About 8 kms from Darjeeling is the Dhoom Gompa. Here a very beautiful statue of the Maitrayie Buddha (prospective Buddha) is established. The Monastery has also preserved some of the rare handwritten Buddhist manuscripts.
This railway loop is an interesting example of engineering. At this loop the toy train takes a very unique turn. This loop is just five kilometer from the main town of Darjeeling. This place also has a very good market where you can buy the purses, bags and other decorative items made by the local women at very reasonable price.
Happy Valley Estate
Here the tea from the gardens is processed. One can spent a few hours here. Entry is only allowed to persons who have permission from any officer of the estate.
Natural History Museum
The museum has a collection of over 4300 specimen. Established in 1903, this natural history museum packs in its folds a rich collection of fauna found in the Himalayas and in Bengal. Among the attractions are included the estuarine crocodiles. This unique museum also has a good collection of butterflies. The mineral forms of various stones are displayed in a very attractive manner in the museum.
A scenic place near the tiger hills. This place has popularly come up as a picnic spot among the tourists. The lake supplies drinking water to the town of Darjeeling.
From Darjeeling one can have the best, uninterrupted view of the world’s third highest peak. Bhan Bhakta Sarani provides one of the enthralling views of these snow capped peaks. The Chowrasta also gives you a good sight to the Kanchenjunga peak.
This point provides one of the breathtaking views of Kanchenjunga peaks. This place is also very sacred for the Hindus and the Buddhists as there are temples and the monasteries at this place. The Kali temple is decorated with the colourful flags. Be aware of the monkey groups as some these are very aggressive.
Bhutia Busty Gompa
With the back drop of the Kanchenjunga range stands a monastery called the Bhutia Busty Gompa. This monastery was shifted from the observatory hills to the present place. The Gompa is a branch of the Nyingmapa sect's Phodang Monastery in Sikkim. The monastery is not far from the chowrasta and is very tastefully decorated. It also has a library which has a copy of the Tibetan Book of the Dead.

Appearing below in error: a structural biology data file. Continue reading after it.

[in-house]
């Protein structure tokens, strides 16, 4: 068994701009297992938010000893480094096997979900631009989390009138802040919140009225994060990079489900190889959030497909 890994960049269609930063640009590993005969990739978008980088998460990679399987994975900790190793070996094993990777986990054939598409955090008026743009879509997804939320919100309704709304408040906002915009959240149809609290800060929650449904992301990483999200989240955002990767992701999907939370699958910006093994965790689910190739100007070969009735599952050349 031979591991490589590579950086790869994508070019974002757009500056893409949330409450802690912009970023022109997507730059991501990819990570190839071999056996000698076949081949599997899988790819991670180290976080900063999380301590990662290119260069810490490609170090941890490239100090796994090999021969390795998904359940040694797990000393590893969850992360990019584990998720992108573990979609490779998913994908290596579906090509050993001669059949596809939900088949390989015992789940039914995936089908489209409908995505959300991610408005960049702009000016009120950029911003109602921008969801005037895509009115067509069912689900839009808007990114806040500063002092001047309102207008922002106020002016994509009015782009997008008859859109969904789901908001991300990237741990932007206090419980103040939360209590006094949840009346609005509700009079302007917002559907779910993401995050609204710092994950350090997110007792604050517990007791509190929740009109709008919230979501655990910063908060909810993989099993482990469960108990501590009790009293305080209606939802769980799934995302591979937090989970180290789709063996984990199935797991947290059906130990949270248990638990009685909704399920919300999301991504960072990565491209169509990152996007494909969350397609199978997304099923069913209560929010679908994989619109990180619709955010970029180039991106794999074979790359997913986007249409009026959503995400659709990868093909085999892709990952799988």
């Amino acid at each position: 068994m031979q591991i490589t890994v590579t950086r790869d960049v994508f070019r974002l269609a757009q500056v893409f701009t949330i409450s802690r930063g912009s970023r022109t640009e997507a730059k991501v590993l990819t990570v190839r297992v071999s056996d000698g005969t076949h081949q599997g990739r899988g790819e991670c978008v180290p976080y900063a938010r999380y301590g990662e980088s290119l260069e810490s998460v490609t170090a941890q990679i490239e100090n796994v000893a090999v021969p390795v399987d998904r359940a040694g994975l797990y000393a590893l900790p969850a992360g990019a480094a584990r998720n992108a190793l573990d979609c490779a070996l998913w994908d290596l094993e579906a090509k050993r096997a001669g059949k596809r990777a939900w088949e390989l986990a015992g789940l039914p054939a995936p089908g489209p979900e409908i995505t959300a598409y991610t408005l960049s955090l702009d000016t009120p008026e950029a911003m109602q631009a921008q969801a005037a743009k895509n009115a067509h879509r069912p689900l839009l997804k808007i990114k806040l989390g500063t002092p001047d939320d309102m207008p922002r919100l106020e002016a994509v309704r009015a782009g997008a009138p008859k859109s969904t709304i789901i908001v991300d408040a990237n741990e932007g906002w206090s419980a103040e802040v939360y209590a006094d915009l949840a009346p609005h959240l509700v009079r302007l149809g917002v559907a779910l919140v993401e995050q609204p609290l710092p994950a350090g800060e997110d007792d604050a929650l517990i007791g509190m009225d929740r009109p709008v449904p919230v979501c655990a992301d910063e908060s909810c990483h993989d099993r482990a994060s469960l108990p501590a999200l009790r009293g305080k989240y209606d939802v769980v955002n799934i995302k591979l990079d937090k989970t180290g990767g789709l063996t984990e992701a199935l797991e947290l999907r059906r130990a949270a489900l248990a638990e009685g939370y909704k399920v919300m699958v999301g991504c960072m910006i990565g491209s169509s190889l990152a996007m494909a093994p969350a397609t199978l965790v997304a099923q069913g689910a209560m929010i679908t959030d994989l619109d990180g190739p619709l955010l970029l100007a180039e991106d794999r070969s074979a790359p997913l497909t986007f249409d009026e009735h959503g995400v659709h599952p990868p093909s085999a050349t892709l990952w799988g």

Snow Leopard Breeding Programme
Nowadays the zoologists and the environmental scientists are trying to protect the endangered species by breeding them in captivity. Following this trend is Kiran Moktan who has devoted his life in breeding program of snow leopards. The snow leopards are not known to have bred in captivity but in this center thanks to the efforts of Kiran Moktan these animals have given birth in captivity. Snow leopards are animals that have to be kept in large enclosures. Visitors are allowed in the center but they have to watch the animals in utter silence.
This place is worth a visit for its exotic and exclusive collection of a variety of Himalayan plants, flowers and orchids. The gardens also have a green house.
Tibetan Refugee Self-Help Center
In 1959 was established a center for the refuges who had fled Tibet with the Dalai Lama after the Chinese invasion. This self helped center has been developed as workshop for the manufacture of handicrafts. The fine and superb carpets, woolens, woodcarvings and leather work form this center has been very popular among the tourists. The money collected after the sale of the products goes to the Tibetans who work here. The varieties Tibetan Curios on sale also attract the visitors in a big way. This center has established it self in the International scenario as place for hard work, self esteem and truth.
Himalayan Mountaineering Institute & Museums
The Himalayan Mountaineering Institute is on the West Jawahar road. The institute runs courses for training mountaineers as well as has the very good collection of mountaineering equipments which have been used in various mountaineering expeditions and other wise. Specimens of Himalayan flora and fauna are also kept here. The record of attempts made to conquer Mt. Everest has been kept in the Mt.Everest Museum. The institute also screens short films on mountaineering.
Another tourist attraction in Darjeeling has been the ropeway. This was the first ropeway in India. It connects the North point (7000 ft) to the Singla Bazaar (800 ft). The rope covers a distance of 8 kms in 45 minutes. The ropeway is exciting and unique for any one visiting Darjeeling.